Among the exposures included in this quantitative health impact assessment, physical activity produced the most considerable health impacts (Figure 2). Physical activity is well known as a health-protective factor for multiple diseases and causes of death, such as cardiovascular, metabolic, and mental diseases, among others [16]. Our analyses focused on all-cause mortality as a health outcome because it has been proposed as the best indicator of health impacts on active transport assessments compared to morbidity [6,16]. This analysis utilized the “TAPAS tool,” a quantitative health impact assessment tool for bicycling, walking, and public transport, reported in previous transport health impact assessments [2,6,14,31]. The “TAPAS tool” for bicycling estimated the health impacts of physical activity using a non-linear dose–response function (DRF) from a meta-analysis of cohort studies [24], and it was calibrated with the corresponded physical activity levels reported by the adult population in Mexico and applied to the exposure levels by each scenario. The non-linear function considers that those who already were physically active would gain fewer health benefits than those who are more sedentary. This non-linear approach results in a conservative result estimating fewer health benefits than using a linear DRF [2].
In this study, air pollution analysis only considers the exposure to PM2.5 inhalation during the trip. Although air quality improvements can be expected from changes in modal share, these health-related impacts were not in the scope of this study, and the study only focused on the PM2.5 exposure of bicyclists during the trip. PM2.5 was selected because it was expected to produce the largest health burden compared to other air pollutants such as NO2 or black carbon [6].
Traffic safety analysis was based on traffic fatalities. This study quantified fatal traffic incidents per billion kilometers traveled, using the reported national road safety estimates provided by the World Health Organization (WHO) [20]. This study only considered the traffic fatality risk by mode of transport (bike vs. car). It did not assess the impacts of other traffic risk factors such as the type of route or traveler demographics due to the lack of data available in these aspects.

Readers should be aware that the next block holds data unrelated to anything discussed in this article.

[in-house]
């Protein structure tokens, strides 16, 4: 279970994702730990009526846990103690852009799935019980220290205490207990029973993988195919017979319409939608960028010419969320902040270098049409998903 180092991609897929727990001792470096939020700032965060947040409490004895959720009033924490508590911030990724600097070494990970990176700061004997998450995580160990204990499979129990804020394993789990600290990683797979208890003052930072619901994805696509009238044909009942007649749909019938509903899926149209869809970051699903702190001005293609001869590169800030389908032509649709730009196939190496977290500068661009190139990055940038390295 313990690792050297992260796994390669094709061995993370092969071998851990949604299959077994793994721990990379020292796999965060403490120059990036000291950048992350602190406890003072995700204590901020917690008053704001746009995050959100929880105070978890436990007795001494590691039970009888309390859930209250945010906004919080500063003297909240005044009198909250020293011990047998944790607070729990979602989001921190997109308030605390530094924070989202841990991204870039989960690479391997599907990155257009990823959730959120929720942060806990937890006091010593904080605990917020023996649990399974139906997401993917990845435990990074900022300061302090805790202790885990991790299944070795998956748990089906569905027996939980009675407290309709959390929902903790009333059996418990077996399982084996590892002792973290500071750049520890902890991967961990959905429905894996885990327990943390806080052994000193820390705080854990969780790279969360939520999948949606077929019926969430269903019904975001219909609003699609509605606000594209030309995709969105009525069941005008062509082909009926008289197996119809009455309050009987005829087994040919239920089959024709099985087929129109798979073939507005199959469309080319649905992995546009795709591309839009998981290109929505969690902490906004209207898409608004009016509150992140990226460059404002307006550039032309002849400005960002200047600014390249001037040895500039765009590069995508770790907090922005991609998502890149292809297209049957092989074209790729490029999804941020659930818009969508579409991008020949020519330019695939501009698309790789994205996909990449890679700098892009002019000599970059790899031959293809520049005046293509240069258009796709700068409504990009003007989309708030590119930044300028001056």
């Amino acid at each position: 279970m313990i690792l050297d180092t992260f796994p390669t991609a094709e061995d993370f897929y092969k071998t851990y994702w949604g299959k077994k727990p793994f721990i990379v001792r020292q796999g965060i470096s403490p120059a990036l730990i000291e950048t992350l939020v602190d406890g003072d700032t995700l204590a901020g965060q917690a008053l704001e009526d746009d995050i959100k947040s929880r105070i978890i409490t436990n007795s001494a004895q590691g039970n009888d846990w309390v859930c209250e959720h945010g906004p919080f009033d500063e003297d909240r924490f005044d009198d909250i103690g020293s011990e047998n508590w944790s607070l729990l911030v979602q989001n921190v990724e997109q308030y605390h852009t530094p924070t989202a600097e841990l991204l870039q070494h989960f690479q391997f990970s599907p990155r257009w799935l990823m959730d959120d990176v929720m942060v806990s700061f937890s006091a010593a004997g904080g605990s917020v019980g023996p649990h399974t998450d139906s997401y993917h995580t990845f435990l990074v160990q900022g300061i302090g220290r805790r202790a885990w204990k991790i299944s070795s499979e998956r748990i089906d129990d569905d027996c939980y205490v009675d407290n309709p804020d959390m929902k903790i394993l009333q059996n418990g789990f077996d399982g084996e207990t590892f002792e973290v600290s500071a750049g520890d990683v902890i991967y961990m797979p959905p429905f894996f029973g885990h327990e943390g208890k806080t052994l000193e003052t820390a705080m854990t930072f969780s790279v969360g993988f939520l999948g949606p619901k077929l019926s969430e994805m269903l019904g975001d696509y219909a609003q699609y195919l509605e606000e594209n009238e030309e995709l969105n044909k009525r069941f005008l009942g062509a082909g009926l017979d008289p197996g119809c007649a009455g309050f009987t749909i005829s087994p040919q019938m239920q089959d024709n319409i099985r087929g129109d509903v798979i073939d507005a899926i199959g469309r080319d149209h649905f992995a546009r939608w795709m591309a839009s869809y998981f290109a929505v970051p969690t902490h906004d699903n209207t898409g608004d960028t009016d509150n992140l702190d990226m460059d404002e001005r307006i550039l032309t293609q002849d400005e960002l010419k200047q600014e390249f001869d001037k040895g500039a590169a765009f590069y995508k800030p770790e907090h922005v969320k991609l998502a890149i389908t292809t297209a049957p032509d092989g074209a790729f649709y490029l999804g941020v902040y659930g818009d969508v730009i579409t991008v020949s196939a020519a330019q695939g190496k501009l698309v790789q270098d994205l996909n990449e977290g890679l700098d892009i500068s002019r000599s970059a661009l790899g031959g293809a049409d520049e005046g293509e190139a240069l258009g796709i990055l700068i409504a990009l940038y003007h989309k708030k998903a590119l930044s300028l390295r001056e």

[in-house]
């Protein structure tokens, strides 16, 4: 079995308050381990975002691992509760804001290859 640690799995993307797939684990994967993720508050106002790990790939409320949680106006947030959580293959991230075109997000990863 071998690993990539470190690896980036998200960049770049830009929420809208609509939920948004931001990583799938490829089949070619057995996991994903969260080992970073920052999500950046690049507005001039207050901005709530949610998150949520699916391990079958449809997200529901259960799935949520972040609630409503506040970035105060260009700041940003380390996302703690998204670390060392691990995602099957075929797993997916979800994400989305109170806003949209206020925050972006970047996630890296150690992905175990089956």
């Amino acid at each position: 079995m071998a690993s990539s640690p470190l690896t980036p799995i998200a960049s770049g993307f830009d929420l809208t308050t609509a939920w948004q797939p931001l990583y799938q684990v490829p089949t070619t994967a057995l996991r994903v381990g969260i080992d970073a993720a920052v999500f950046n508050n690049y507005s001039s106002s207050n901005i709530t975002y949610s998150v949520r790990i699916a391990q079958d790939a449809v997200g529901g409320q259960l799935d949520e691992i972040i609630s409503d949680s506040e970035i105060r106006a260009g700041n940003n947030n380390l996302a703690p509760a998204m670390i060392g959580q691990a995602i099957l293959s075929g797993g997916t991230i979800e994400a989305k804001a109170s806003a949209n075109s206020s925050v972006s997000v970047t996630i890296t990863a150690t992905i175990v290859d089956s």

Our study was limited by data availability and the necessity to make assumptions to model likely scenarios. In terms of the scenarios modeled, we select national bicycling goals similar to those that already exist in other nations in Latin America and globally. However, one limitation is the transferability of the policy scenarios to the Mexican context. In Denmark and the Netherlands, geographical and social characteristics differ from the Mexican context (i.e., population density, transport infrastructure, or land use and cartography). Another limitation was the lack of specific modal shift (car to bike) data from Mexico. Thus, the data available from 26 cities from China, Europe, and the US was summarized to estimate the average percentage of bike trips that can shift from car trips [14,27,29,30]. Our estimates’ uncertainty was also assessed, providing uncertainty intervals composed of the input data’s variability (maximum and minimum) and the confidence intervals from the DRF from air pollution and physical activity. Another limitation in this study was the need to assume an average trip distance in Mexico. In this study, we selected 2 km as a conservative scenario. But a sensitivity analysis was conducted to estimate the health impacts in the five scenarios if a similar bike trip length (5 km) was used as reported in a previous study in Europe [38]. In this sensitivity analysis, we found that the health benefits of urban bike trips in Mexico could be estimated between 15 to 384 preventable annual deaths among the five scenarios (see Supplemental Material Tables S5 and S6).